Ethnic Capital and Sub-National Development: Armenian and Greek Legacy in Post-Expulsion Turkey
70 Pages Posted: 18 Nov 2018
Date Written: October 27, 2018
Does historical exposure to highly-skilled populations lead to path-dependence in regional development? To answer this question, we study the long-term economic legacy of Armenians and Greeks of the Ottoman Empire using their mass expulsions from Anatolia as a unique natural experiment of history. Since these consecutive events led to a complete and permanent removal of both communities from Turkey within a short time period, our analysis can rule out any contemporaneous minority influence on development. Results on the sample of Turkish districts suggest that historical Armenian and Greek presence left a positive long-term legacy on contemporary population density, urbanization, and economic activity. We also exploit within-district variation across 49,000 villages and neighborhoods to document a highly localized minority influence. Those localities in close proximity to Armenian and Greek community buildings are more prosperous today than their otherwise similar counterparts. An important mechanism of persistence is the minority legacy on local human capital accumulation among Muslims. In the past, Muslims in historically high-minority areas had greater levels of human capital than Muslims in low-minority areas; and this difference persists to date.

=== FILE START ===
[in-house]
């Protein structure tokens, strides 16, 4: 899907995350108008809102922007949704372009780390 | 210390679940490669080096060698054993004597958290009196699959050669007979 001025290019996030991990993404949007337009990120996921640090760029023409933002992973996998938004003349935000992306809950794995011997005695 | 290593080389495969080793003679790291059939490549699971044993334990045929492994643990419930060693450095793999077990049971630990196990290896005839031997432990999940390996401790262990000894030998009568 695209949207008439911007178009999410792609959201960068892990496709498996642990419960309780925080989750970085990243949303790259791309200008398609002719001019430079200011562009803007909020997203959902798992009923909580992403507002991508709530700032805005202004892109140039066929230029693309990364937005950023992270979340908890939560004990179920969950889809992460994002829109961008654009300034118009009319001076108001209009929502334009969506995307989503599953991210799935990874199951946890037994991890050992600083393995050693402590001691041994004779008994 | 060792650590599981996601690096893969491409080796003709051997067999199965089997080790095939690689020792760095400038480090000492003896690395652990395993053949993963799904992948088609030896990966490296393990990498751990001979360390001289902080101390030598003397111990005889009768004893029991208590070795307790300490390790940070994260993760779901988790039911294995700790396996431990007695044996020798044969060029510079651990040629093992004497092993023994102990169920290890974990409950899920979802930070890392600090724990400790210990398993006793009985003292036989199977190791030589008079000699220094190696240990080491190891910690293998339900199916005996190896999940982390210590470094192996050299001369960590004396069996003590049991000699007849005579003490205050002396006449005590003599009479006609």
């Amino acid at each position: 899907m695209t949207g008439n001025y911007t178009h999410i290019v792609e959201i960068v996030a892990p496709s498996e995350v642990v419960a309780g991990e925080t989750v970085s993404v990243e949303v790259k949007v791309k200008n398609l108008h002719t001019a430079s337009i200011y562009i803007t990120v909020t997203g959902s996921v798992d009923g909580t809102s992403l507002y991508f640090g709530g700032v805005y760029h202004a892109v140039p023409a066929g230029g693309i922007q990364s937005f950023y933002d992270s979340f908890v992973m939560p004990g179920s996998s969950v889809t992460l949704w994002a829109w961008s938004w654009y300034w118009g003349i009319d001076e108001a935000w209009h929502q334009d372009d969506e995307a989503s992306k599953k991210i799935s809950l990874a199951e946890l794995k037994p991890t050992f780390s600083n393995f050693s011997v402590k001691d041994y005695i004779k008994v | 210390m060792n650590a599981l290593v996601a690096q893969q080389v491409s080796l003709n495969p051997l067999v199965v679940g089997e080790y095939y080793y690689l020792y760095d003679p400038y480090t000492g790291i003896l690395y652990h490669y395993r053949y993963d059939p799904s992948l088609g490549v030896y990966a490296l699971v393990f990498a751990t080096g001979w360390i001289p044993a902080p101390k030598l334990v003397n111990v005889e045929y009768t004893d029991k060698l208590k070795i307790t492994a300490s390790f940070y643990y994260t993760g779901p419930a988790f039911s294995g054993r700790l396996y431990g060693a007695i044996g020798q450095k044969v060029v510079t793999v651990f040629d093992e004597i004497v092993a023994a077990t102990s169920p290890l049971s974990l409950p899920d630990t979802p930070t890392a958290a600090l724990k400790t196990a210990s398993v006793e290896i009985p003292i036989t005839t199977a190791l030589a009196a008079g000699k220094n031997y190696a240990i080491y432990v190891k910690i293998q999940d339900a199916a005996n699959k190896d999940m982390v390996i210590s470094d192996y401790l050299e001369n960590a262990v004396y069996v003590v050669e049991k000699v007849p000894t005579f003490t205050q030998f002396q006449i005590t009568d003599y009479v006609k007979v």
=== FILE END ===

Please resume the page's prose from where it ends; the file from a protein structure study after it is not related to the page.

Keywords: Human Capital, Economic Development, Expulsion, Minorities, Ethnicity, Armenians, Greeks, Persistence
JEL Classification: J15, O10, O15, O53, N35, Z12
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